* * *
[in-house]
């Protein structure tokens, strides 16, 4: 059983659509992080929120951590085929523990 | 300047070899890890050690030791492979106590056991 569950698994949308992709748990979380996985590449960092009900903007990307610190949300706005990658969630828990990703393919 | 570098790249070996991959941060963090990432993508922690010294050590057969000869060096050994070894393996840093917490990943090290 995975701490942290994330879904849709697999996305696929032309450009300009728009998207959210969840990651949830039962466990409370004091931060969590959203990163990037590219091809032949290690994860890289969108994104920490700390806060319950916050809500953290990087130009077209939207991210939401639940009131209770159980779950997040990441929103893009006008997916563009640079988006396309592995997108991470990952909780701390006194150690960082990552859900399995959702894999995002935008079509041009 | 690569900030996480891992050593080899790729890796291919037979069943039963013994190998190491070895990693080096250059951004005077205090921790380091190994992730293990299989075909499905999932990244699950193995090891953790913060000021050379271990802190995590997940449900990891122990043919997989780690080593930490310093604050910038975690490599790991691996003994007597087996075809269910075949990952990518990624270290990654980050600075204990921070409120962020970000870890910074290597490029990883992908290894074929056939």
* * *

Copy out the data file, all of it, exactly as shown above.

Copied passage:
[in-house]
């Protein structure tokens, strides 16, 4: 059983659509992080929120951590085929523990 | 300047070899890890050690030791492979106590056991 569950698994949308992709748990979380996985590449960092009900903007990307610190949300706005990658969630828990990703393919 | 570098790249070996991959941060963090990432993508922690010294050590057969000869060096050994070894393996840093917490990943090290 995975701490942290994330879904849709697999996305696929032309450009300009728009998207959210969840990651949830039962466990409370004091931060969590959203990163990037590219091809032949290690994860890289969108994104920490700390806060319950916050809500953290990087130009077209939207991210939401639940009131209770159980779950997040990441929103893009006008997916563009640079988006396309592995997108991470990952909780701390006194150690960082990552859900399995959702894999995002935008079509041009 | 690569900030996480891992050593080899790729890796291919037979069943039963013994190998190491070895990693080096250059951004005077205090921790380091190994992730293990299989075909499905999932990244699950193995090891953790913060000021050379271990802190995590997940449900990891122990043919997989780690080593930490310093604050910038975690490599790991691996003994007597087996075809269910075949990952990518990624270290990654980050600075204990921070409120962020970000870890910074290597490029990883992908290894074929056939």